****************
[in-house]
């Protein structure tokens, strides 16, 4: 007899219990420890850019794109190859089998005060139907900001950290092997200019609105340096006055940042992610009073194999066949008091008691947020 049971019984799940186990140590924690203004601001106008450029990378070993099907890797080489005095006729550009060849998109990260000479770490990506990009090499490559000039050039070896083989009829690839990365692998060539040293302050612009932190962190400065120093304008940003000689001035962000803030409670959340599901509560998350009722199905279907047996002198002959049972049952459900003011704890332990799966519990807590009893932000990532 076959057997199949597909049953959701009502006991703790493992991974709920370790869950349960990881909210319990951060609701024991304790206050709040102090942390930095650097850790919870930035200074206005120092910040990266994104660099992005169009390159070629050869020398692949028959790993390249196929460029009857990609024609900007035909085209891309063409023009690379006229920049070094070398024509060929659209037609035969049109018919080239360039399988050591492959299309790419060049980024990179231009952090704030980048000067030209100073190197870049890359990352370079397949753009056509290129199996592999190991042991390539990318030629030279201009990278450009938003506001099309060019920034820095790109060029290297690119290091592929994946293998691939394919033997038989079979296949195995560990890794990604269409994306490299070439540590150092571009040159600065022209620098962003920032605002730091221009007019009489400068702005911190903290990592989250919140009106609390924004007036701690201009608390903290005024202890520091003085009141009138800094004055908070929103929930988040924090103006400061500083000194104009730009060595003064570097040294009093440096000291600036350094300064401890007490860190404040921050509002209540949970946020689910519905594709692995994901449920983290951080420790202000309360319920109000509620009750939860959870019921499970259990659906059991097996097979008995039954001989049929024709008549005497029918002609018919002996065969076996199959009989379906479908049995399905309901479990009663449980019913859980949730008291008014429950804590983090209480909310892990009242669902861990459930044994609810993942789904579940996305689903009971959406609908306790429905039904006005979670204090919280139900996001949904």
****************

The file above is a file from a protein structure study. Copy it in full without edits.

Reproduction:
[in-house]
């Protein structure tokens, strides 16, 4: 007899219990420890850019794109190859089998005060139907900001950290092997200019609105340096006055940042992610009073194999066949008091008691947020 049971019984799940186990140590924690203004601001106008450029990378070993099907890797080489005095006729550009060849998109990260000479770490990506990009090499490559000039050039070896083989009829690839990365692998060539040293302050612009932190962190400065120093304008940003000689001035962000803030409670959340599901509560998350009722199905279907047996002198002959049972049952459900003011704890332990799966519990807590009893932000990532 076959057997199949597909049953959701009502006991703790493992991974709920370790869950349960990881909210319990951060609701024991304790206050709040102090942390930095650097850790919870930035200074206005120092910040990266994104660099992005169009390159070629050869020398692949028959790993390249196929460029009857990609024609900007035909085209891309063409023009690379006229920049070094070398024509060929659209037609035969049109018919080239360039399988050591492959299309790419060049980024990179231009952090704030980048000067030209100073190197870049890359990352370079397949753009056509290129199996592999190991042991390539990318030629030279201009990278450009938003506001099309060019920034820095790109060029290297690119290091592929994946293998691939394919033997038989079979296949195995560990890794990604269409994306490299070439540590150092571009040159600065022209620098962003920032605002730091221009007019009489400068702005911190903290990592989250919140009106609390924004007036701690201009608390903290005024202890520091003085009141009138800094004055908070929103929930988040924090103006400061500083000194104009730009060595003064570097040294009093440096000291600036350094300064401890007490860190404040921050509002209540949970946020689910519905594709692995994901449920983290951080420790202000309360319920109000509620009750939860959870019921499970259990659906059991097996097979008995039954001989049929024709008549005497029918002609018919002996065969076996199959009989379906479908049995399905309901479990009663449980019913859980949730008291008014429950804590983090209480909310892990009242669902861990459930044994609810993942789904579940996305689903009971959406609908306790429905039904006005979670204090919280139900996001949904």